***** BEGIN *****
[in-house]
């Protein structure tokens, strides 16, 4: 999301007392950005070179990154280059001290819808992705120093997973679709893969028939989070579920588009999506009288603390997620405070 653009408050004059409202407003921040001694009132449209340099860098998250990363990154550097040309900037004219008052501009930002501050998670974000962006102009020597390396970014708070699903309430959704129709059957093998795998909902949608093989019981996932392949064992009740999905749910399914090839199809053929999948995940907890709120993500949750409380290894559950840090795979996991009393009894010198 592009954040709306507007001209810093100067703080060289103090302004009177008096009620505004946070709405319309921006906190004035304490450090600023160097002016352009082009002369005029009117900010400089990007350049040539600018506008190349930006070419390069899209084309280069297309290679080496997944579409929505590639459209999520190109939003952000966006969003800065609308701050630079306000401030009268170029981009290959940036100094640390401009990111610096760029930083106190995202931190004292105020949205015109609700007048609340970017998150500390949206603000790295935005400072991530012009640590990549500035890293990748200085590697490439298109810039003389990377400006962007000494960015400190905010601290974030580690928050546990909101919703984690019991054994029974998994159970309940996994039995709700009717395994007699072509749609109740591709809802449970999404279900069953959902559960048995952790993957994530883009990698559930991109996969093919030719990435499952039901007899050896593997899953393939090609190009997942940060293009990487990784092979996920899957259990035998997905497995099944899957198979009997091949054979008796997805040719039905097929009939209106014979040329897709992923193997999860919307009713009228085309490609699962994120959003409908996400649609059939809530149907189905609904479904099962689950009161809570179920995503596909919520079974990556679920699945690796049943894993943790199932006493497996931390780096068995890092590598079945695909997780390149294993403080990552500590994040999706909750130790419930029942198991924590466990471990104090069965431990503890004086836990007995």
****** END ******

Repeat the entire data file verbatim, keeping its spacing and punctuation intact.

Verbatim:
[in-house]
């Protein structure tokens, strides 16, 4: 999301007392950005070179990154280059001290819808992705120093997973679709893969028939989070579920588009999506009288603390997620405070 653009408050004059409202407003921040001694009132449209340099860098998250990363990154550097040309900037004219008052501009930002501050998670974000962006102009020597390396970014708070699903309430959704129709059957093998795998909902949608093989019981996932392949064992009740999905749910399914090839199809053929999948995940907890709120993500949750409380290894559950840090795979996991009393009894010198 592009954040709306507007001209810093100067703080060289103090302004009177008096009620505004946070709405319309921006906190004035304490450090600023160097002016352009082009002369005029009117900010400089990007350049040539600018506008190349930006070419390069899209084309280069297309290679080496997944579409929505590639459209999520190109939003952000966006969003800065609308701050630079306000401030009268170029981009290959940036100094640390401009990111610096760029930083106190995202931190004292105020949205015109609700007048609340970017998150500390949206603000790295935005400072991530012009640590990549500035890293990748200085590697490439298109810039003389990377400006962007000494960015400190905010601290974030580690928050546990909101919703984690019991054994029974998994159970309940996994039995709700009717395994007699072509749609109740591709809802449970999404279900069953959902559960048995952790993957994530883009990698559930991109996969093919030719990435499952039901007899050896593997899953393939090609190009997942940060293009990487990784092979996920899957259990035998997905497995099944899957198979009997091949054979008796997805040719039905097929009939209106014979040329897709992923193997999860919307009713009228085309490609699962994120959003409908996400649609059939809530149907189905609904479904099962689950009161809570179920995503596909919520079974990556679920699945690796049943894993943790199932006493497996931390780096068995890092590598079945695909997780390149294993403080990552500590994040999706909750130790419930029942198991924590466990471990104090069965431990503890004086836990007995």